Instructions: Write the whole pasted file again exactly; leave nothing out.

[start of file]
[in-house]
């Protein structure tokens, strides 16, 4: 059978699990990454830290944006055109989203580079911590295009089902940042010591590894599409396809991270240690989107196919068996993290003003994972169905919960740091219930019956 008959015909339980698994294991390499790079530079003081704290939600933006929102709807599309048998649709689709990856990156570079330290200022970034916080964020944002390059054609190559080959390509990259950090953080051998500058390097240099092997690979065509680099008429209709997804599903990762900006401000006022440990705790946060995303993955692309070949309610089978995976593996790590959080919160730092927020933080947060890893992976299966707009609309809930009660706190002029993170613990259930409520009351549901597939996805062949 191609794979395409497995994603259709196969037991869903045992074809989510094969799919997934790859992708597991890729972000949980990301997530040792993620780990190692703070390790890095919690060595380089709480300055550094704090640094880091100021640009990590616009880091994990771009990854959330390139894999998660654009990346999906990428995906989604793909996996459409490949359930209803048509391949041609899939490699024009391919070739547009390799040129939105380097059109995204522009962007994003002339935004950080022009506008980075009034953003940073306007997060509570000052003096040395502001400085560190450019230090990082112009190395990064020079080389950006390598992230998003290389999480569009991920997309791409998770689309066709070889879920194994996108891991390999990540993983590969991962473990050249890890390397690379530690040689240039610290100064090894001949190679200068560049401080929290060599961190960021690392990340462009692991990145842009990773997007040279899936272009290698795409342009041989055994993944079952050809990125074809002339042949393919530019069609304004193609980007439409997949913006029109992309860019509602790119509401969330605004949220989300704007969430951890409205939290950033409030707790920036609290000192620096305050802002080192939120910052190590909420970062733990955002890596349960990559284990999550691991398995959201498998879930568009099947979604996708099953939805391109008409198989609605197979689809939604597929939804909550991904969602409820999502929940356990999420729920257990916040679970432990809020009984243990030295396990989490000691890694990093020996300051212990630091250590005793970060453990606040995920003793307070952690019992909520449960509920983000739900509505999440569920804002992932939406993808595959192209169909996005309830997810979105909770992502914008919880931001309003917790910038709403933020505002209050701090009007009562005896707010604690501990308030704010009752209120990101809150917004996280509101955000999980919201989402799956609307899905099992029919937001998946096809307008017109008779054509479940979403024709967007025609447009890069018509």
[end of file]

[in-house]
């Protein structure tokens, strides 16, 4: 059978699990990454830290944006055109989203580079911590295009089902940042010591590894599409396809991270240690989107196919068996993290003003994972169905919960740091219930019956 008959015909339980698994294991390499790079530079003081704290939600933006929102709807599309048998649709689709990856990156570079330290200022970034916080964020944002390059054609190559080959390509990259950090953080051998500058390097240099092997690979065509680099008429209709997804599903990762900006401000006022440990705790946060995303993955692309070949309610089978995976593996790590959080919160730092927020933080947060890893992976299966707009609309809930009660706190002029993170613990259930409520009351549901597939996805062949 191609794979395409497995994603259709196969037991869903045992074809989510094969799919997934790859992708597991890729972000949980990301997530040792993620780990190692703070390790890095919690060595380089709480300055550094704090640094880091100021640009990590616009880091994990771009990854959330390139894999998660654009990346999906990428995906989604793909996996459409490949359930209803048509391949041609899939490699024009391919070739547009390799040129939105380097059109995204522009962007994003002339935004950080022009506008980075009034953003940073306007997060509570000052003096040395502001400085560190450019230090990082112009190395990064020079080389950006390598992230998003290389999480569009991920997309791409998770689309066709070889879920194994996108891991390999990540993983590969991962473990050249890890390397690379530690040689240039610290100064090894001949190679200068560049401080929290060599961190960021690392990340462009692991990145842009990773997007040279899936272009290698795409342009041989055994993944079952050809990125074809002339042949393919530019069609304004193609980007439409997949913006029109992309860019509602790119509401969330605004949220989300704007969430951890409205939290950033409030707790920036609290000192620096305050802002080192939120910052190590909420970062733990955002890596349960990559284990999550691991398995959201498998879930568009099947979604996708099953939805391109008409198989609605197979689809939604597929939804909550991904969602409820999502929940356990999420729920257990916040679970432990809020009984243990030295396990989490000691890694990093020996300051212990630091250590005793970060453990606040995920003793307070952690019992909520449960509920983000739900509505999440569920804002992932939406993808595959192209169909996005309830997810979105909770992502914008919880931001309003917790910038709403933020505002209050701090009007009562005896707010604690501990308030704010009752209120990101809150917004996280509101955000999980919201989402799956609307899905099992029919937001998946096809307008017109008779054509479940979403024709967007025609447009890069018509």